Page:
BOONE, N.C. — Appalachian State seemed on the verge of a major men’s college basketball upset for most of Thursday night at the Holmes Convocation Center, but the struggling Mountaineers couldn’t close the deal in a demoralizing 71-67 Sun Belt Conference loss to UT-Arlington.
Missed free throws, empty offensive possessions and turnovers in the final minutes sent Appalachian (2-12 overall, 0-3 in conference) to its 12th loss in its past 13 games, negating what could have been a confidence-boosting victory over the Sun Belt’s hottest team.
“When you give up 14 offensive rebounds, don’t hit your free throws (7-of-16) and make 20 turnovers, you aren’t going to win many games,” ASU coach Jim Fox said. Lack of confidence “has kind of been our MO the whole year. It weighs on you mentally. We had a chance to get over the hump and just didn’t do it.”
The Mountaineers shot 54.8% from the field in the first half behind the offensive force of senior guard Frank Eaves, who scored 17 of his game-high 21 points as ASU built an 11-point lead.
It was still App State’s advantage at 44-35 as the teams departed for the locker rooms at the intermission.
But UTA (12-2, 3-0) battled back in the second half to take its first lead at 61-60 on Nathan Hawkins’ lay-in with 5:02 remaining. Ronshad Shabazz knotted the game, 62-62, with his clutch jumper from just inside the top of the circle at the 4:25 mark.
There were plenty of opportunities for the Mountaineers to win from there, but three missed free throws by Shabazz and a pair of failed three-point efforts allowed the Mavericks to pull ahead by five points, 67-62, on Erick Neal’s trey and his 2-of-4 effort from the free-throw line.
Jake Babic kept App State hopes alive with his three-pointer with 27 seconds left to cut UTA’s lead to 67-65, but four free throws from Drew Charles and Kaelon Wilson in between a lay-up from ASU’s Griffin Kinney finished off the Mavericks’ win.
It was a tough game, I thought App State outplayed us,” UTA coach Scott Cross said. “It is a credit to our guys that they figured out a way to win this game.”
Appalachian’s solid defense limited the Mavericks’ star forward Kevin Hervey to 2-of-13 shooting from the field, nine points and 10 rebounds. Hervey entered the game averaging 18 points per game.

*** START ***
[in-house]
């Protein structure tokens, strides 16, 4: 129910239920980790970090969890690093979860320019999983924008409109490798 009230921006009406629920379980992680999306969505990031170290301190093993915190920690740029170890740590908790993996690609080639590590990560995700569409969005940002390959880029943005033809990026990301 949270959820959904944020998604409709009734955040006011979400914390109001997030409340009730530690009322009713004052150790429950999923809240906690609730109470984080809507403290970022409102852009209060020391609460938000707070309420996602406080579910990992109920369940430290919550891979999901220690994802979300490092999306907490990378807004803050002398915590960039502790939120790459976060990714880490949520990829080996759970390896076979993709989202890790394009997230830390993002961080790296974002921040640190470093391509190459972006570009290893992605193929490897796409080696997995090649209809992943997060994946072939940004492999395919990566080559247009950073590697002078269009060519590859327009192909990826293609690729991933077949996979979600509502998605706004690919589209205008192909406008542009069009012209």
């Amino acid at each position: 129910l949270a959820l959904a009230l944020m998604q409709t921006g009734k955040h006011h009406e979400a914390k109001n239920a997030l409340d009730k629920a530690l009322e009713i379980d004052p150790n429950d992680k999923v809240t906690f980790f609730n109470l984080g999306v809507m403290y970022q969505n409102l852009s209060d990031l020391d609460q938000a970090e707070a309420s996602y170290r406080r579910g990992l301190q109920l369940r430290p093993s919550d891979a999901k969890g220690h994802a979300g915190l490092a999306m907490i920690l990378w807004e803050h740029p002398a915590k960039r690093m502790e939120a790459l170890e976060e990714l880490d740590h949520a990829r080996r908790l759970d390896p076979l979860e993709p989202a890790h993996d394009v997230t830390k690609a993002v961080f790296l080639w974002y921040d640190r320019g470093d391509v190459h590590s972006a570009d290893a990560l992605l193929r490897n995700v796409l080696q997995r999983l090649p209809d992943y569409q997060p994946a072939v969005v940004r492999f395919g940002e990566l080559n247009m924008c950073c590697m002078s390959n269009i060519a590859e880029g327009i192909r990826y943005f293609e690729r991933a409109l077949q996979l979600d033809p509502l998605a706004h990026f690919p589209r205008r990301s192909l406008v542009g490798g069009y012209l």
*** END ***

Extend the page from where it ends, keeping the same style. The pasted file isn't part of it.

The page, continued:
UT-Arlington shot only 35.9% for the game and the nation’s best rebounding team only edged ASU by a 46-43 count on the boards.
But that wasn’t enough to give the Mountaineers a much needed win.
“There were thing we could have controlled,” said Eaves. “You can’t do that against a team as talented as they are and expect to win. We just didn’t close out the game.”
Michael Obacha, who teamed with Babic, Emarius Logan and Matt O’Boyle to score a combined 25 points off the bench, with 12 rebounds, five assists and a blocked shot, was frustrated with how Appalachian lost the game.
“We kind of beat ourselves, we let them back in the game,” said Obacha. “Every team can be beaten. We had this game, we threw this game away.”
Fox wasn’t looking for silver linings in the clouds hanging over the program afterwards.
“What we’re trying to build here is not a pat on the back for good efforts,” said Fox. “They have to learn how to win.
The Mountaineers will get another chance on Saturday when they host Texas State (7-4, 1-1) at 3:30 p.m.
In women’s basketball action, UT-Arlington (7-6, 2-1) stormed past Appalachian (4-8, 1-2) 76-45.
Center Rebekah VanDijk had a game-high 18 points and nine rebounds on a night where the Lady Mavericks had four players score in double figures.
ASU had three players score six points each, Ashley Bassett-Smith, Katelyn Doub and Liz Norregaard as the Lady Mountaineers shot just 26.4% from the field and were beaten 41-30 on the boards.
App State’s women will also be at home against Texas State on Saturday, with the action beginning at 1 p.m.
David Coulson is an executive editor for the College Sports Journal, and has covered college football for over 40 years. Present in the press box during the legendary Appalachian State upset of Michigan, his extensive coverage of Appalachian State allowed him to write about the Mountaineers’ first-ever Division I title in the book
Magic on the Mountain: Appalachian State’s Amazing Journey to the 2005 NCAA I-AA Football Championship.
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